Sometimes the best place to really learn is far, far away from the classroom.
Dan Meddaugh, a social studies teacher at Catholic Central High School in Burlington, has been taking his students on experiential learning trips for nine years. He’s best known around the school for hosting a popular springtime adventure to Gettysburg that allows his students to deepen their understanding of American history by standing on the very ground where Union and Confederate soldiers fought the most significant battle of the Civil War.
“We tour the field, and I get to be the tour guide, because that area of history is really where my expertise is,” he said.
On the way back from that annual trip earlier this year, Meddaugh had an idea.
“I was thinking that this trip is the best thing I get to do all year long; let’s do more of it,” he recalled.
Meddaugh began to ponder what destination would provide the most educational benefit to his students. Previously, he had noticed that many were particularly passionate about delving into the history of the 20th century Civil Rights Movement, and coincidentally, Meddaugh’s mentor and former CCHS colleague, Dr. Richard Gardiner, teaches at Columbus State University in Columbus, Georgia. He bounced the idea off Gardiner, who encouraged him to bring the students down south to walk in the very footsteps of the freedom fighters of the 1960s.
“It was an idea that started to gain ground and then became a trip, and I didn’t really know how it was going to go,” he said. “One of the great things that I have here at Catholic Central is a strong community that’s open to this type of authentic and experiential learning that I think at other places would be a much bigger challenge.”
Within just a few weeks, the trip came together to include 16 Catholic Central students and seven parents. The group departed Nov. 1, taking a fleet of five separate cars to travel to multiple historic sites throughout Illinois, Tennessee, Alabama and Georgia. By the time they returned to Burlington on Nov. 6, they had shared some life-changing experiences, visiting the assassination site of Dr. Martin Luther King, Jr. and the Edmund Pettus Bridge in Selma, Alabama, and even meeting former President Jimmy Carter in Plains, Georgia.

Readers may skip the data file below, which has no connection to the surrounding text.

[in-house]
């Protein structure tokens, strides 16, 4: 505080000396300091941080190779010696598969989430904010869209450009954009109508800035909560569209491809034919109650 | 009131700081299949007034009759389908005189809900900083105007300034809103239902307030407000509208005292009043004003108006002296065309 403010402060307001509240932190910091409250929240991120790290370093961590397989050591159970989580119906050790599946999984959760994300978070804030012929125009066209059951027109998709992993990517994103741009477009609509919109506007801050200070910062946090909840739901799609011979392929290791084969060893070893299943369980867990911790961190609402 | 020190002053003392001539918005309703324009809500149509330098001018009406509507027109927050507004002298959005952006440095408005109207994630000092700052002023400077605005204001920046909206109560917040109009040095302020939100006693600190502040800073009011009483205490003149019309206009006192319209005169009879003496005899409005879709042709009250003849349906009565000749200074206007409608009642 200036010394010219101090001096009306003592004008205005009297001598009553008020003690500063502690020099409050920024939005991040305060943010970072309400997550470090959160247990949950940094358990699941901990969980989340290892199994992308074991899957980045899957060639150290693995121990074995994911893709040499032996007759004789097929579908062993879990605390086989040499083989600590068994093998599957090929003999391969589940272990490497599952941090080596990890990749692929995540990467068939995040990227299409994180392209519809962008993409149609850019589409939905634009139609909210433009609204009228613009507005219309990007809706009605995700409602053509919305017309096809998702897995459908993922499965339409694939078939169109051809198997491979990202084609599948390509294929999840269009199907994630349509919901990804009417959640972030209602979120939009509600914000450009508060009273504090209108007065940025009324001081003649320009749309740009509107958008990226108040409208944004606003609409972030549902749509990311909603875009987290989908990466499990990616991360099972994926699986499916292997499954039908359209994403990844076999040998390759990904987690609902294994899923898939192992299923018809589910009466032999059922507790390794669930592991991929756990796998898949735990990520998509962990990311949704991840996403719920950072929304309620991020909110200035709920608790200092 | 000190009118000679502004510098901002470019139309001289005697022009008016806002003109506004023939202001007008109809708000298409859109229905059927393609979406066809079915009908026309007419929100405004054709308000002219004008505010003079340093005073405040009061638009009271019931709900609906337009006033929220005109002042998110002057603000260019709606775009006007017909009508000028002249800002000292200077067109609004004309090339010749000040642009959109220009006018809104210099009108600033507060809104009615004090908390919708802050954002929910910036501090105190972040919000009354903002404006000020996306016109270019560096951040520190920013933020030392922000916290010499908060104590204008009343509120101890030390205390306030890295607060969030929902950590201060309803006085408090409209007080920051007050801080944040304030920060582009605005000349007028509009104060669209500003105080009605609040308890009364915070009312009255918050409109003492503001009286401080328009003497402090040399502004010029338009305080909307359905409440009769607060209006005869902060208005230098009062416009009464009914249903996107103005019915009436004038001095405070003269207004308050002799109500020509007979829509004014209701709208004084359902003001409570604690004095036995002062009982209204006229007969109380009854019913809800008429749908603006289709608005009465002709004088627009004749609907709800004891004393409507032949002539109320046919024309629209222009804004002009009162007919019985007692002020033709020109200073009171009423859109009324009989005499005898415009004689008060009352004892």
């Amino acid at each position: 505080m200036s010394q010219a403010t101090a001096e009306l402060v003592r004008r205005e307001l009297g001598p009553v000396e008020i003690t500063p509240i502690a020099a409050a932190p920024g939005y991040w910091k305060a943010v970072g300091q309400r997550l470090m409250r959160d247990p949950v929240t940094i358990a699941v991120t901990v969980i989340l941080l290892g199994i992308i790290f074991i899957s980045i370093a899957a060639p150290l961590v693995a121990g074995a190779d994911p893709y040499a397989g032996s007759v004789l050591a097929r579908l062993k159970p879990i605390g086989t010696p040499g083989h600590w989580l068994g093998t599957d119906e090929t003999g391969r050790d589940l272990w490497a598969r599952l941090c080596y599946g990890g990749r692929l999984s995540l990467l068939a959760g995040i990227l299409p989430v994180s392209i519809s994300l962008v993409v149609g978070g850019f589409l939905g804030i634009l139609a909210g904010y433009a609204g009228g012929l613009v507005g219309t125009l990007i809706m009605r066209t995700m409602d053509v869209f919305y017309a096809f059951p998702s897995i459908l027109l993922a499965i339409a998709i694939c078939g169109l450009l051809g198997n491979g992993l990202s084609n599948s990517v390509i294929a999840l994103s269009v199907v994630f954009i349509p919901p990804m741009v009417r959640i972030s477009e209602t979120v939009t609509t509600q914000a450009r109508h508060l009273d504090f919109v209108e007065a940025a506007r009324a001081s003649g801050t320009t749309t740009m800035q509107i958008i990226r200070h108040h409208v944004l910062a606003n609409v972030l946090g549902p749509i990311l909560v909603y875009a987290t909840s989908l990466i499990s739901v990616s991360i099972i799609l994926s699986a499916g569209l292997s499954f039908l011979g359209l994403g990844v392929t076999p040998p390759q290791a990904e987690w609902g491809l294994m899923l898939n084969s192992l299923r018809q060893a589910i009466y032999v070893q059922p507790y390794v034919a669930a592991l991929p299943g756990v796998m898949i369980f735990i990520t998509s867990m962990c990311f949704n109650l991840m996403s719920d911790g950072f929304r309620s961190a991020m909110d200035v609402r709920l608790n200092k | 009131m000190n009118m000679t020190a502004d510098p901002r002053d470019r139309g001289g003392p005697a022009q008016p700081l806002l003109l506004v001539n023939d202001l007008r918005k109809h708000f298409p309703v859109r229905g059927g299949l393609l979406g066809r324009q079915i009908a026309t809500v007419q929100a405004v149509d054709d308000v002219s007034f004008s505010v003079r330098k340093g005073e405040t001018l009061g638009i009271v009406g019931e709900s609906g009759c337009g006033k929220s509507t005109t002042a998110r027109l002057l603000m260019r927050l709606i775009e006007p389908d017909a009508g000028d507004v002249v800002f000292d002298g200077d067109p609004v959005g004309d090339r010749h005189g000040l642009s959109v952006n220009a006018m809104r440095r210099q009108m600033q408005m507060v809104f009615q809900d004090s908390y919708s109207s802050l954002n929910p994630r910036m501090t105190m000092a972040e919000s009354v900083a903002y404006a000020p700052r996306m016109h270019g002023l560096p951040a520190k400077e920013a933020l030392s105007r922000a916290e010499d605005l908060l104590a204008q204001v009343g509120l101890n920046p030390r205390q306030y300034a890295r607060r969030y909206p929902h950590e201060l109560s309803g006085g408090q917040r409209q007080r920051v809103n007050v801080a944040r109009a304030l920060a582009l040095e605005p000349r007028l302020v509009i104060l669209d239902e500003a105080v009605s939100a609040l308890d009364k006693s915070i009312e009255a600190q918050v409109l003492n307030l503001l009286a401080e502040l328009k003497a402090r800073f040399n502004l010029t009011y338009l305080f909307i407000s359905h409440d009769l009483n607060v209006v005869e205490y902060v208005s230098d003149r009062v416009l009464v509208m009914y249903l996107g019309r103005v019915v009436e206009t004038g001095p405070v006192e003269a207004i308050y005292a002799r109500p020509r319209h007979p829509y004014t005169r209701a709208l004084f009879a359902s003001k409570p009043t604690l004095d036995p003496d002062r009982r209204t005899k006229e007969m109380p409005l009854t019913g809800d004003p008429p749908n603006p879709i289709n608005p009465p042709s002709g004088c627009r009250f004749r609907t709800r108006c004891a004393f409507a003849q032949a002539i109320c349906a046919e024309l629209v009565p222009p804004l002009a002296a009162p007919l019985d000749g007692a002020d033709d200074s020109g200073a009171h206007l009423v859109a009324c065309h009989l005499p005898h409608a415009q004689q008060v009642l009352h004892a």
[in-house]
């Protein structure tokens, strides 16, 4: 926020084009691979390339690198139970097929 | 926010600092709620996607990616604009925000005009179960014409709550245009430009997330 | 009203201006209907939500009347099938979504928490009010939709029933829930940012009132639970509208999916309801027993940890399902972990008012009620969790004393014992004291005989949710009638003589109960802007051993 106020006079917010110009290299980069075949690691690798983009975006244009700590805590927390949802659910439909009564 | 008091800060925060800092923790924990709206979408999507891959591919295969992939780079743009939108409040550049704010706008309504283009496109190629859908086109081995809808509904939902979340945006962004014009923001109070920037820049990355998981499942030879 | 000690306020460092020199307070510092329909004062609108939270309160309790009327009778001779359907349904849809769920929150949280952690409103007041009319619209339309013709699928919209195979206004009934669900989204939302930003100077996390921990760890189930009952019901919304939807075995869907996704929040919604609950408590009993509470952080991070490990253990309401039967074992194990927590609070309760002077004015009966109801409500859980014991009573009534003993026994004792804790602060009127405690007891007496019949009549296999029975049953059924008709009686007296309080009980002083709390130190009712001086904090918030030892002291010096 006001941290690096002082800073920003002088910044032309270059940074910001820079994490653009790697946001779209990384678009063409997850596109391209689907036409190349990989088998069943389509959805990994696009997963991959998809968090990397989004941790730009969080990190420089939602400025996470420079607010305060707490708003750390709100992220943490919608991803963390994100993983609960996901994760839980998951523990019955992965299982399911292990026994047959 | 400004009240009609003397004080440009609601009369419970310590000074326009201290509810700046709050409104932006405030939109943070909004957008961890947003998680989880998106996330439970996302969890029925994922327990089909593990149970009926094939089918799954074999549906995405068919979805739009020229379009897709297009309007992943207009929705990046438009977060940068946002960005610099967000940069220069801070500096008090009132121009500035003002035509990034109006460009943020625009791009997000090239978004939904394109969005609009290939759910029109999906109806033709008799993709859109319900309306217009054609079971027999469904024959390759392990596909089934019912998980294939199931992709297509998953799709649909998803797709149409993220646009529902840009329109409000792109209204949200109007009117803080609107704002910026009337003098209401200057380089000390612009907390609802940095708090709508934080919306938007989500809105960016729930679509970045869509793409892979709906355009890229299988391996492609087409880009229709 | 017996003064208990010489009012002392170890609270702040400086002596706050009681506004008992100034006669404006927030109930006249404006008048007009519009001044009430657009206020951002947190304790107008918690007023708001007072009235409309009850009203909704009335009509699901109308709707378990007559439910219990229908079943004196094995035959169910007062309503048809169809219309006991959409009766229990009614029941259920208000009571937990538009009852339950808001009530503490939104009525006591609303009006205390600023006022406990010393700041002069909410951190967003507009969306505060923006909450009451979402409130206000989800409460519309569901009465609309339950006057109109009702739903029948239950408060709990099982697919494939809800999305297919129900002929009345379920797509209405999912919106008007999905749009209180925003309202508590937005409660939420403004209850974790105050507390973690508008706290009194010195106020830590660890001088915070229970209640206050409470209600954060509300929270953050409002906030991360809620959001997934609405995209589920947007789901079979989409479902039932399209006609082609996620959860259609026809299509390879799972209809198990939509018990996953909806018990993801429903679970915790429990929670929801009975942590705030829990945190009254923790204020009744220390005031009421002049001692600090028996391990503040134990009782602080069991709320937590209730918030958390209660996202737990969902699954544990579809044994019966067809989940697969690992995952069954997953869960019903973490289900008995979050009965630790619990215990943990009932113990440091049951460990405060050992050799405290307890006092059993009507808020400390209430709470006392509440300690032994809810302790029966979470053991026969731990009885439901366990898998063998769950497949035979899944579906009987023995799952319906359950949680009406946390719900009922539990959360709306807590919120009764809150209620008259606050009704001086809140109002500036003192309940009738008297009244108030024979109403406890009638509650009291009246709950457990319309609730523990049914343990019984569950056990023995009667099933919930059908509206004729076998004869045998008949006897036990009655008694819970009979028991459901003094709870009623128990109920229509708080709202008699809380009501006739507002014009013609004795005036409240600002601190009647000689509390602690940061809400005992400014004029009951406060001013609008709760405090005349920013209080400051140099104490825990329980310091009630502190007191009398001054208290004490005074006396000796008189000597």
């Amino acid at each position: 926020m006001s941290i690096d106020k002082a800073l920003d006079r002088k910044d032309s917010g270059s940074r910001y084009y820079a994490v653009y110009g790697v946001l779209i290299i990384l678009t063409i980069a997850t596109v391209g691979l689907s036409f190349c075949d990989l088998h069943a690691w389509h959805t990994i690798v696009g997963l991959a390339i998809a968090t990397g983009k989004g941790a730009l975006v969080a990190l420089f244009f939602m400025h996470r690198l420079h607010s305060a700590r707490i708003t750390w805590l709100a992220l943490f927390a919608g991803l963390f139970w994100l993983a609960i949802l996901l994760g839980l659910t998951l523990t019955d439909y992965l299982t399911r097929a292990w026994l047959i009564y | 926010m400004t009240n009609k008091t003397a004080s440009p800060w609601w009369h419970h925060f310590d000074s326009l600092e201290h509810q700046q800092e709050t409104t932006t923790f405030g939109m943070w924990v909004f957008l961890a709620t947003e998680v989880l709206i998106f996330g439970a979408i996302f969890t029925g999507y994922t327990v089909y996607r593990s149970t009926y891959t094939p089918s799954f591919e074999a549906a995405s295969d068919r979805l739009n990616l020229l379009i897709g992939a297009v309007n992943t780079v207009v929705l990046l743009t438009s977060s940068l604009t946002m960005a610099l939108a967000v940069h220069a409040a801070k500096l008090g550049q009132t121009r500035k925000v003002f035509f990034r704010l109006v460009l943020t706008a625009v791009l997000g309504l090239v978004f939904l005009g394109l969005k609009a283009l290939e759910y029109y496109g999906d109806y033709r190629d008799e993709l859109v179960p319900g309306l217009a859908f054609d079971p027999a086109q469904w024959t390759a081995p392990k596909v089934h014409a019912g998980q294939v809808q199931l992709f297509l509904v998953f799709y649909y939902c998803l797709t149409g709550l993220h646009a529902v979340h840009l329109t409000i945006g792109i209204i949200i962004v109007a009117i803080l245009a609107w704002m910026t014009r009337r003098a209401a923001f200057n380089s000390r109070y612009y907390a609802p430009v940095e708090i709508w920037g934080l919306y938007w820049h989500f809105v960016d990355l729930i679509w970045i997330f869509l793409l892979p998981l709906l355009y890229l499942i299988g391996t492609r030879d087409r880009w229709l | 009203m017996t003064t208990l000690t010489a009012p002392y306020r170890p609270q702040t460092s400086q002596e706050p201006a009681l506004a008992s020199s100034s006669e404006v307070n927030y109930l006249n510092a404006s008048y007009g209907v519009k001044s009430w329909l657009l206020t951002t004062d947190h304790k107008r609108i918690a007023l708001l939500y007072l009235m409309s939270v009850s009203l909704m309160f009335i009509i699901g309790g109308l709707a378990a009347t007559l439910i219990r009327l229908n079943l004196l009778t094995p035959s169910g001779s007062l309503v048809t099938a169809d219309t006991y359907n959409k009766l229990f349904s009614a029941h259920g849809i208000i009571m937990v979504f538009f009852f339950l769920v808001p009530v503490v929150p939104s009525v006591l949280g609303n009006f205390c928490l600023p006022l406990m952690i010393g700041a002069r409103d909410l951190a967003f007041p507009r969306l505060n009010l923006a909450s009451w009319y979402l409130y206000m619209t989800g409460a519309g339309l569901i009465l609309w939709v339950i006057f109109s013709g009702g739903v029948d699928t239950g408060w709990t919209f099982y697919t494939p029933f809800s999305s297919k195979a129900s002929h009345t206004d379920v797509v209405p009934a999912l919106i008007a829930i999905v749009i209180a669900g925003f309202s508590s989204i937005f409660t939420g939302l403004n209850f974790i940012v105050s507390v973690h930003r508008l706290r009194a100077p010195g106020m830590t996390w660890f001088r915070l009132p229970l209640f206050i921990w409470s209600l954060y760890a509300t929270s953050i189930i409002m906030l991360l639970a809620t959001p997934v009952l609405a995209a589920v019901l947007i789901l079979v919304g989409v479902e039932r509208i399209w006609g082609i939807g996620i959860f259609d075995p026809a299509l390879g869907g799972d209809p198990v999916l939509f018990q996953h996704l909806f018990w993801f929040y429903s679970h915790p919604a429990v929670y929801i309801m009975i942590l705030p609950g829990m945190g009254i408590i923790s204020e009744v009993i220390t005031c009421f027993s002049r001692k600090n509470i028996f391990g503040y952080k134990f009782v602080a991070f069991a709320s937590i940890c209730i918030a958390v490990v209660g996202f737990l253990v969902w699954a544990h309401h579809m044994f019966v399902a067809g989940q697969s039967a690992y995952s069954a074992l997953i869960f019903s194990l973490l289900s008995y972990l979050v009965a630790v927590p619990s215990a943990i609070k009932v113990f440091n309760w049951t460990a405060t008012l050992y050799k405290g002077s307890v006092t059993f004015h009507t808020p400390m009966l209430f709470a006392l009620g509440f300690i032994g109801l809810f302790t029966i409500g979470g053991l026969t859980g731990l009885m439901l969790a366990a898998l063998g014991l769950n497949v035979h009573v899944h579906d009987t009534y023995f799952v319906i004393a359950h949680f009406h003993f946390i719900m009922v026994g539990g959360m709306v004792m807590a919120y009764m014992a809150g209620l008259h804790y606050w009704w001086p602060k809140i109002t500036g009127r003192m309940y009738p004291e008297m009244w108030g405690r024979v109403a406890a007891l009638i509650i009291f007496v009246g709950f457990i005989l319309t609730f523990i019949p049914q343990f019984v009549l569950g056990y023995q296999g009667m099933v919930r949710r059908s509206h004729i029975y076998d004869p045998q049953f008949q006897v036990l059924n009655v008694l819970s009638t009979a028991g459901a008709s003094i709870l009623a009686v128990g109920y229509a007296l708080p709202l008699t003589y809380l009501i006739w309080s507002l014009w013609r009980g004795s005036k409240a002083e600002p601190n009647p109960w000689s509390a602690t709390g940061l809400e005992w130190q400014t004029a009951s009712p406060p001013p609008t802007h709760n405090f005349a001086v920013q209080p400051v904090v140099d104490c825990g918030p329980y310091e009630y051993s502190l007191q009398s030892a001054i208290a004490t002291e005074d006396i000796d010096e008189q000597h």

Other stops included Civil Rights museums in Memphis and Atlanta, Dr. King’s birth home and childhood church and Columbus State University, where they were in the audience for a panel discussion that included modern-day citizens sharing their thoughts and experiences on current events.
Marcus Robinson, a junior at Catholic Central, said he “jumped at the chance” to participate in the trip because he viewed it as a unique opportunity to really inhabit the history of the 1950s and 1960s.
“I’ve always been interested in the Civil Rights era, and being that I can’t really walk down the street and see many of those things with my own eyes in Wisconsin, I thought the best way was for me to go down and experience them,” he said. “There’s really no better way to learn something than to experience it, and this trip really offered me that chance.”
Meeting President Jimmy Carter was the highlight of the trip for senior Jessica Kempken.
“He was really nice and really sharp for a 93-year-old man. I almost didn’t process it right away.”
“It’s kind of surreal,” agreed Robinson. “You see him on TV or at all these events and then you’re sitting right behind him and shaking his hand.”
“It’s such a once-in-a-lifetime thing,” said Meddaugh. “It’s something I’m going to tell my grandchildren.”
Robinson’s favorite stop on the trip was the Masonic Lodge in Columbus, Georgia, a lesser-known site where Dr. King gave a speech on July 1958 vowing to “wear down (the white South) with our capacity for love and suffering.”
“Dr. Gardiner went up to the podium and said, ‘This is the podium where Dr. Martin Luther King, Jr. spoke, and this is his microphone,’” said Robinson. “He turned on a radio and played the speech for all of us. You could just feel yourself in that room as he spoke — you felt the emotions of that night. I have goosebumps just thinking about it. Being there, witnessing and feeling everything that happened in that room was breathtaking.”
For Meddaugh, it was the visit to the Edmund Pettus Bridge, the site of the “Bloody Sunday” conflict of 1965 that really helped to highlight the role that ordinary American citizens played — and continue to play — in the course of history.
“It gave me the realization that, even though in history books we always study the major figures — the Martin Luther King, Jrs., the Emmett Tills — oftentimes we forget about the individual person who sacrificed their lives or possibly sacrificed their careers and reputations to stand up for what they believed in.”
Going forward, Meddaugh hopes to make the trip a biennial tradition for Catholic Central students. Because it is a further distance and lengthier time commitment, it can’t take place on an annual basis, although, thanks to the parent drivers who donated their time, each student only had to pay $400 for their hotels, food and site admission.
“I think you see all these things that happened in the past — but it’s not over yet, and sometimes people forget it,” said Kempken.